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ORANGE COUNTY VOICES

Lawyers Trying to Put Big Hurt Back in State Health Care System

Bills before Legislature would again open door to needless litigation that will mean return of skyrocketing costs.

May 04, 1997|HAYDEE V. TILLOTSON | Haydee V. Tillotson is a member of the board of directors of the Orange County Citizens Against Lawsuit Abuse. She writes from Huntington Beach

The media like to bill the upcoming battle over medical malpractice liability as a clash between two big special interests, doctors and lawyers. It makes the story easier to tell and highlights the fact that these powerful players have much to gain or lose if California law is changed.

But the issue involves more than "two bugs in a jar." As California legislators begin debate over changes in the Medical Injury Compensation Reform Act, they would be wise to look beyond the effects on the groups highlighted in the press and examine the impact on the rest of us.

California has operated under MICRA for more than 20 years. The legislation was passed in the midst of a medical malpractice insurance crisis that saw doctors' insurance premiums skyrocketing and threatened to force many providers out of work, particularly those in high-risk specialties such as obstetrics.

The problem was caused by an open door on medical malpractice lawsuits. Providers became frequent targets of frivolous claims, and their insurance companies often settled the cases to avoid a more expensive court battle. It was a very lucrative time for trial lawyers, who received a significant portion of the "victim's" settlement.

The Legislature's solution was elegantly simple. People injured because of medical malpractice could recover all their actual expenses, past and future, including medical costs, nursing care and lost wages. But costs that cannot be easily determined--so-called "pain and suffering" awards--would be limited to $250,000. In addition, legislators limited the percentage of these awards that lawyers could receive when they won a case.

The measure has only been changed once, in 1987, to give lawyers a bigger slice of the award--at the expense of the victims. Despite this, MICRA has turned out to be one of the best consumer protection measures ever passed by the Legislature. It has succeeded in keeping the cost of medical malpractice insurance under control. That has helped keep health care costs down.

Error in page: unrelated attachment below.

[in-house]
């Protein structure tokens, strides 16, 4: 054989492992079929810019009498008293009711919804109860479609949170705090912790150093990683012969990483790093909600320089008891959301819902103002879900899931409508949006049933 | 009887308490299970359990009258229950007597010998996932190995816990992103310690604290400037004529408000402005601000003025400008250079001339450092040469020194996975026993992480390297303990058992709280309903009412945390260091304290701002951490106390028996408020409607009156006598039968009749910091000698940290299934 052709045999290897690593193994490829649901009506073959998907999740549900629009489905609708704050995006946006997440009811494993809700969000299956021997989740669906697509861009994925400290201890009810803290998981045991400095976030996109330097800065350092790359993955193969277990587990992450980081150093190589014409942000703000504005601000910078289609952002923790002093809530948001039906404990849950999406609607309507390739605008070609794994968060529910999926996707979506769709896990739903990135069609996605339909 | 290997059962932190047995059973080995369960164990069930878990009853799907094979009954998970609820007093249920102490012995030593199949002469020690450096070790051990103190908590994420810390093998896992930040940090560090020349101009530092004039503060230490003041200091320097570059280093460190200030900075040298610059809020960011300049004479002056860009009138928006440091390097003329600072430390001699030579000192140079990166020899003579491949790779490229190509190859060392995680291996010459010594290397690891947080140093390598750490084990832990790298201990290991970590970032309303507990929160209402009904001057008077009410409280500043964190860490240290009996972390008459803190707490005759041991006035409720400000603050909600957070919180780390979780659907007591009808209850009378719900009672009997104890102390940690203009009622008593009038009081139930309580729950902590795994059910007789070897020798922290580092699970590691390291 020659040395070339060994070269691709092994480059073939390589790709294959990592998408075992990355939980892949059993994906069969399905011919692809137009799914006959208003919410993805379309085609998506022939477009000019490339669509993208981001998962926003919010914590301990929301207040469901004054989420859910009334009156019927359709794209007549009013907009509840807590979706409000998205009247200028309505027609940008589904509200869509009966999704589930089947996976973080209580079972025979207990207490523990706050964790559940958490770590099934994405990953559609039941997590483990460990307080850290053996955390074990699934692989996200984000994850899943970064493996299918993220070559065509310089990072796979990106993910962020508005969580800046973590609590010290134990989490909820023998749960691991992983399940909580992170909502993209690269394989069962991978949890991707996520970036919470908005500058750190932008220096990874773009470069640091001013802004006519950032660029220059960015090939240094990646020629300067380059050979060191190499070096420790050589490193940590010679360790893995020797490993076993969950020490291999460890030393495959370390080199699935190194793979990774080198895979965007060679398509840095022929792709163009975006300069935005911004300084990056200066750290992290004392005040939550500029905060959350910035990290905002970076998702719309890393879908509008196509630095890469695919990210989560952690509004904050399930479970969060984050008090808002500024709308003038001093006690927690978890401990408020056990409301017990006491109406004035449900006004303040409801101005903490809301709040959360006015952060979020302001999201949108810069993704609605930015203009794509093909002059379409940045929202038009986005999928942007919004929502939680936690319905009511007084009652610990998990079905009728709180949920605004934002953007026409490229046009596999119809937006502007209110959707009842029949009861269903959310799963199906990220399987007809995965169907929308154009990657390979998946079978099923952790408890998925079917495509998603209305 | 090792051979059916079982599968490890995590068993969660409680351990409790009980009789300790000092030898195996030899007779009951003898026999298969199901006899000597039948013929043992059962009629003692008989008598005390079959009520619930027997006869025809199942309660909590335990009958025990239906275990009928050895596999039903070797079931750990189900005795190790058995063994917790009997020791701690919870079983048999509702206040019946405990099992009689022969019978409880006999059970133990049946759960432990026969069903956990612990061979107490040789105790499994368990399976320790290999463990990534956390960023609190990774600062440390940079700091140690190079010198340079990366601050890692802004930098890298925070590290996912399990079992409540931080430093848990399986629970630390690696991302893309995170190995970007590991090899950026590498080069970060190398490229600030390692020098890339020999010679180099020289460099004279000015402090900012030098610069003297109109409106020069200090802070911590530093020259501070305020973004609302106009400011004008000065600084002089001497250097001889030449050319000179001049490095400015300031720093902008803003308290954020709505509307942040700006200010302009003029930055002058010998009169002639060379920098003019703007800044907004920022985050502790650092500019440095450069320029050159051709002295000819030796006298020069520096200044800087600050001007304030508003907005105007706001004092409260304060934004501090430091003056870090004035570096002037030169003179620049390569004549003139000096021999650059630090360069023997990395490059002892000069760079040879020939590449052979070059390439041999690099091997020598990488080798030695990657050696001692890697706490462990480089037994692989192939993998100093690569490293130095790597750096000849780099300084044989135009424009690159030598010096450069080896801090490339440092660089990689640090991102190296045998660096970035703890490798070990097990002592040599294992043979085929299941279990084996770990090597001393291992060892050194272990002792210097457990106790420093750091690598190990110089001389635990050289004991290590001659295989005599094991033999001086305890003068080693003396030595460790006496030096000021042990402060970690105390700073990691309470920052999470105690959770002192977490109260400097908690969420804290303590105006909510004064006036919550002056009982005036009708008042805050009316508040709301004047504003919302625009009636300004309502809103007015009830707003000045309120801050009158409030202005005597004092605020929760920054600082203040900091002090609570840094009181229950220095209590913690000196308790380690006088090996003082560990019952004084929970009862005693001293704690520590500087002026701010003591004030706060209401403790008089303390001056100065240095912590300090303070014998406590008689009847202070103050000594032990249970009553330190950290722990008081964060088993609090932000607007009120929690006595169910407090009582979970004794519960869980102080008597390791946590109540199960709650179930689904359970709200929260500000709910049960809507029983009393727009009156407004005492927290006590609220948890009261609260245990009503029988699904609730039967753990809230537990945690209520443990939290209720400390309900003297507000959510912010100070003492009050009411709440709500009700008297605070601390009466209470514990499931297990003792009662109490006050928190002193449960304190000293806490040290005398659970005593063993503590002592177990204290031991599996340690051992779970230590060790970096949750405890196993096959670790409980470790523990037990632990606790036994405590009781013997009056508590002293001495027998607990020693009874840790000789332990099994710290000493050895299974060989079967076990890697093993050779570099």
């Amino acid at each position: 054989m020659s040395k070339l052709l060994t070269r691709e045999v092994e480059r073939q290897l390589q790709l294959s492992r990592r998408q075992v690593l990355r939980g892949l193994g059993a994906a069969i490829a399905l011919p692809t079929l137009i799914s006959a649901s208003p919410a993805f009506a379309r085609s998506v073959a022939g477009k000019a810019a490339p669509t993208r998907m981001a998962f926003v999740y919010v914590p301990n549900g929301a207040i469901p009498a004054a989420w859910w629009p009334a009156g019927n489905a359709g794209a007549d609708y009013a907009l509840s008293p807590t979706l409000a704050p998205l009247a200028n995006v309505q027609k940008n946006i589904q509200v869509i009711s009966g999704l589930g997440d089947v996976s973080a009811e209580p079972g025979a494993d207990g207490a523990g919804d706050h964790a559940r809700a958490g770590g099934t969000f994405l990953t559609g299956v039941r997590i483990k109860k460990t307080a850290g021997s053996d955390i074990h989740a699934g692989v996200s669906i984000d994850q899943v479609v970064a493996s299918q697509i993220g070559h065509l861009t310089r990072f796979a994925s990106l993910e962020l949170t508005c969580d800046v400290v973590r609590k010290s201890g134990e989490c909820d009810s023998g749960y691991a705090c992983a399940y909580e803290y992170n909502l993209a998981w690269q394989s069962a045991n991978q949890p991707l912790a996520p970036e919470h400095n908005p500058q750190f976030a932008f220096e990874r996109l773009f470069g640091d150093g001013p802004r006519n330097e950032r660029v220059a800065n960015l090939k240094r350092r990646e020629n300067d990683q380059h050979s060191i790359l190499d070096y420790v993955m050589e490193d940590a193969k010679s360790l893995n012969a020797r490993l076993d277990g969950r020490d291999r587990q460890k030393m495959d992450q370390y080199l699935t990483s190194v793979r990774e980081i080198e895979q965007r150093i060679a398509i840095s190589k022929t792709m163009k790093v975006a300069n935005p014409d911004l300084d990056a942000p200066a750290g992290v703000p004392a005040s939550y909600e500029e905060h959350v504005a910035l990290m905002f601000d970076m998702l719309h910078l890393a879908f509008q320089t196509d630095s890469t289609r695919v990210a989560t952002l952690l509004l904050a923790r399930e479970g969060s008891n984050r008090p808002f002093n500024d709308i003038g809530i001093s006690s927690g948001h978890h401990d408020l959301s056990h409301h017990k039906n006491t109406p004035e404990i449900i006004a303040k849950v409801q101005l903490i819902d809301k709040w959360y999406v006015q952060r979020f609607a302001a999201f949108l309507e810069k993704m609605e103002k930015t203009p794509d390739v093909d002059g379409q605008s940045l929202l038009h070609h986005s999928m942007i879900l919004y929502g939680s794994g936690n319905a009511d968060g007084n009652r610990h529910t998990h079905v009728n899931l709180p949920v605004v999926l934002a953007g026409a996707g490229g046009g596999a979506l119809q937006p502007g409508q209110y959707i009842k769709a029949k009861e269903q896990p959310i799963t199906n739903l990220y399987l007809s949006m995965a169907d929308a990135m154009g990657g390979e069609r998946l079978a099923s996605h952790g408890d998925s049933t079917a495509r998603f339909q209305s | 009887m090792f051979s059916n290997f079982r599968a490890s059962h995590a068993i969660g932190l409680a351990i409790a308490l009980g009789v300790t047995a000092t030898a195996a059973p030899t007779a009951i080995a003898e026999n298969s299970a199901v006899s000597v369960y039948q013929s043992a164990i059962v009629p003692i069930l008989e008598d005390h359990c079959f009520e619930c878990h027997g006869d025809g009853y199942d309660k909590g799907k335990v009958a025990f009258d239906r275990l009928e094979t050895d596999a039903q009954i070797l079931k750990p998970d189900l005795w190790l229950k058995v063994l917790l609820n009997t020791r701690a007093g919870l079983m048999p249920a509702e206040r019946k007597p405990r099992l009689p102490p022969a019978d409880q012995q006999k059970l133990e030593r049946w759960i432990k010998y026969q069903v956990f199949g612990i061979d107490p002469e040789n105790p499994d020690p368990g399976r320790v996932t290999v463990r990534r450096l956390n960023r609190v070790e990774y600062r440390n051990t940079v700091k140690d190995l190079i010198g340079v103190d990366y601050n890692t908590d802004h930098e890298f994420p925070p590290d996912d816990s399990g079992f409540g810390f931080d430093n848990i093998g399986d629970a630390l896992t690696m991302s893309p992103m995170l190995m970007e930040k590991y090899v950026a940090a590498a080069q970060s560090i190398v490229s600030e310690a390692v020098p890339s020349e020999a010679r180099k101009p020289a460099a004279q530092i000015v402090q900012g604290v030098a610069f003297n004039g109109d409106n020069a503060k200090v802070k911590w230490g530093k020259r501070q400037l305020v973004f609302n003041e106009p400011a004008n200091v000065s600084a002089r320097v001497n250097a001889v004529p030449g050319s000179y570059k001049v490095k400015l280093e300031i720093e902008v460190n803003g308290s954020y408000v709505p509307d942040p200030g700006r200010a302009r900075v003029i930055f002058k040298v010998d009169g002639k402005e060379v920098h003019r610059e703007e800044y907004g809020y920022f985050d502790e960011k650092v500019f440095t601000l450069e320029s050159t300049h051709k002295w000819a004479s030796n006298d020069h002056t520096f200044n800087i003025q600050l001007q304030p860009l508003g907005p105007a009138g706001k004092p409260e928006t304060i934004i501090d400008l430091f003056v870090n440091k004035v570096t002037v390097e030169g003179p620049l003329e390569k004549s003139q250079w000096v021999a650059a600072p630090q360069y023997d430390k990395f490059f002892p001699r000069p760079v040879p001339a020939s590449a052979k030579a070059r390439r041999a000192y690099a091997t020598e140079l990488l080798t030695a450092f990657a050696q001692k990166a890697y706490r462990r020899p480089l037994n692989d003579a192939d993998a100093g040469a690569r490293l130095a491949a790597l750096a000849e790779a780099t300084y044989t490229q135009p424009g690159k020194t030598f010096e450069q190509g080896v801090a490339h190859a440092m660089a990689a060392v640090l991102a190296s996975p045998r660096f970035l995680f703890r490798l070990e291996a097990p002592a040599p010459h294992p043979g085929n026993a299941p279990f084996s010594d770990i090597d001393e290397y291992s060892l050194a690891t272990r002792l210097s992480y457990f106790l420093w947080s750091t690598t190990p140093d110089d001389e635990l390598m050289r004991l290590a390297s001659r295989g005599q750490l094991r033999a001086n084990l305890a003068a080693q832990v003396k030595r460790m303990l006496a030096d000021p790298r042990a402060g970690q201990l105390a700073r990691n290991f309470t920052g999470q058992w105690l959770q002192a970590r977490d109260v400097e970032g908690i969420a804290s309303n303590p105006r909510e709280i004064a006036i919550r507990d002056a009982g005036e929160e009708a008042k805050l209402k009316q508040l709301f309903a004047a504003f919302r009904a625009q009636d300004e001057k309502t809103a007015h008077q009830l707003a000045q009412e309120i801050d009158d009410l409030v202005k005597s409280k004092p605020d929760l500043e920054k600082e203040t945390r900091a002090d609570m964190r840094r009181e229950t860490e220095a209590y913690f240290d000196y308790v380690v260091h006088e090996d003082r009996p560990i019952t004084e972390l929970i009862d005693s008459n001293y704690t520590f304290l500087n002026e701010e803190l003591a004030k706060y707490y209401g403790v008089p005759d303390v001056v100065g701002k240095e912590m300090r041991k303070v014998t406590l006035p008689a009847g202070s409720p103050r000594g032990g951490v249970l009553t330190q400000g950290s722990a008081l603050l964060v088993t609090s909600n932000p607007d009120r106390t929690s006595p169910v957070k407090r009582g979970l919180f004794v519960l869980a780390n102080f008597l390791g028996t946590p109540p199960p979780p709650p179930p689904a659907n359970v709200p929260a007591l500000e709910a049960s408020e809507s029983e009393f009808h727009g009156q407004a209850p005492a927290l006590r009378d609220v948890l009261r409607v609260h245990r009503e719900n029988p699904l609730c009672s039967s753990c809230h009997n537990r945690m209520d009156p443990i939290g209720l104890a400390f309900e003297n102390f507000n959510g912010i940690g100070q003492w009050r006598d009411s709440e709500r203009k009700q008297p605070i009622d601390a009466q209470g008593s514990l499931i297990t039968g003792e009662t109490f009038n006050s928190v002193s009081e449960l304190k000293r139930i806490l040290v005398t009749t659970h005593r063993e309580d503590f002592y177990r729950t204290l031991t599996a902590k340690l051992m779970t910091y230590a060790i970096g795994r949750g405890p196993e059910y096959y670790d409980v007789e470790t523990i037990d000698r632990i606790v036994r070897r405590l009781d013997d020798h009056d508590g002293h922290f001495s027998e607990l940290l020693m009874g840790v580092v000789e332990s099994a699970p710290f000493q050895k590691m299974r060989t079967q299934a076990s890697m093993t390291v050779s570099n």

And despite the protestations of the trial bar, the courts have not been closed to medical malpractice victims. According to one study, there are still 44% more malpractice claims per physician in California than in the other 49 states.

The Legislature soon will consider two bills brought by California's trial lawyers that would create several exceptions to MICRA's limit on noneconomic damages. Although the intent may appear noble, these bills really are an attempt once again to open the door to excessive, meritless litigation by taking the teeth out of MICRA. The impact on consumers and on the availability of health care in California would be disastrous, rivaling the crisis prior to 1975.

Without MICRA, it has been estimated, medical insurance premium costs would increase by more than $1 billion and take away another $500 million from those who are self-insured. That is only the start.

A recent study conducted at Stanford University estimates that, without MICRA protections, doctors will be forced to practice more "defensive medicine" in order to protect themselves in case of a lawsuit. Expensive, pointless tests and treatments are estimated to add between $5 billion and $9 billion to medical costs in California.

All this ultimately will be borne by health care consumers. Employers faced with rising health care costs will have to decide whether to pass the cost along to employees, reduce the amount of coverage or simply hire fewer workers. Health care providers that can't afford increased insurance premiums either will go uninsured or simply close their practices, limiting access to care.

The issue of malpractice liability reform is more complex than a battle of two special interests. The real question is whether high-quality, reasonably priced health care will remain available to millions of Californians. MICRA has provided that assurance. With the changes underway in our health care system, this is no time to fiddle with a portion that works well.

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